FIGS. 16 and 17 are graphs showing force versus distance riveting characteristics of the preferred embodiment riveting system;

FIGS. 18 a-18 d are software flow charts of the preferred embodiment riveting system;

FIG. 19 is a partially diagrammatic, partially side elevational view showing a second alternate embodiment riveting system;

FIG. 20 represents a strain versus time curve for a self piercing rivet set;

FIG. 21 represents a series of training strain versus time curves used to set the tolerance bands;

FIG. 22 represents an example a strain versus time curve for a self piercing rivet set and tolerance bands according to the teaching of the present invention;

FIG. 23 represents an alternate method of assessing the quality of a rivet joint; and

FIG. 24 represents quality checking of a series of fastener sets.

DETAILED DESCRIPTION OF THE PREFERRED EMBODIMENTS

The following description of the preferred embodiments is merely exemplary in nature and is in no way intended to limit the invention, its application, or uses. Generally speaking, the system sets a fastener for joining parts. The system is configured to confirm the quality of the setting process and of the resultant set. The system uses a rivet setting machine having a first member configured to apply a setting force to a fastener to set the fastener. A coupling structure is provided which is configured to apply reaction forces to the first member in response to the setting force. A sensor is attached to the coupling structure for sensing changes in physical parameters within said coupling structure induced by the reaction forces.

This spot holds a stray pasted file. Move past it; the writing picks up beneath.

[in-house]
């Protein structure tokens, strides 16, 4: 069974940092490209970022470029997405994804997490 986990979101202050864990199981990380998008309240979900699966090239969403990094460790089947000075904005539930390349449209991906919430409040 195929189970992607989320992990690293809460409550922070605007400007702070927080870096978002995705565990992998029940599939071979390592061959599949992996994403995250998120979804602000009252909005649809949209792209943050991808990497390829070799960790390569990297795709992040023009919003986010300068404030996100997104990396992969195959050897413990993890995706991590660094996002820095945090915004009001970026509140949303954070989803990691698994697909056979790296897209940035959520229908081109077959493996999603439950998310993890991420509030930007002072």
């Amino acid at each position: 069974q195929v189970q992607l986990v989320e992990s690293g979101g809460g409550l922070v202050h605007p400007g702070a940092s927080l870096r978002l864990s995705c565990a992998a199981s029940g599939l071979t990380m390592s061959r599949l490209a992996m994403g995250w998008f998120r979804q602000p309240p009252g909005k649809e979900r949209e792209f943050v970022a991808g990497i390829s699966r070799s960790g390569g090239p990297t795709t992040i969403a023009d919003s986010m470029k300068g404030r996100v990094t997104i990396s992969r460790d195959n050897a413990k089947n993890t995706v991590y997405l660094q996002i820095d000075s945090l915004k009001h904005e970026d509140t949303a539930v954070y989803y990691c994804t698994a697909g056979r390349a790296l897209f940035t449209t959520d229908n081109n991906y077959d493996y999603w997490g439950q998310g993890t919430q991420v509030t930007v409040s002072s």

The first member applies the setting force along an axis to a first side of the fastener and the setting force is resisted by a second member which applies a reaction force generally parallel to setting force. This reaction force is caused by elastic deformation in the coupling structure.

The sensor is configured to measure strain at a location which is a predetermined radial distance from the axis. As described below, the sensor is located at a location on the coupling or support structure which is susceptible to strains induced by moments caused by the reaction force. Because of its location, the sensor is capable of being calibrated to indicate changes in physical parameters that can be displayed in comparative terms. Further, because of its location, the sensor need not be calibrated after routine maintenance such as the changing of dies or punch components.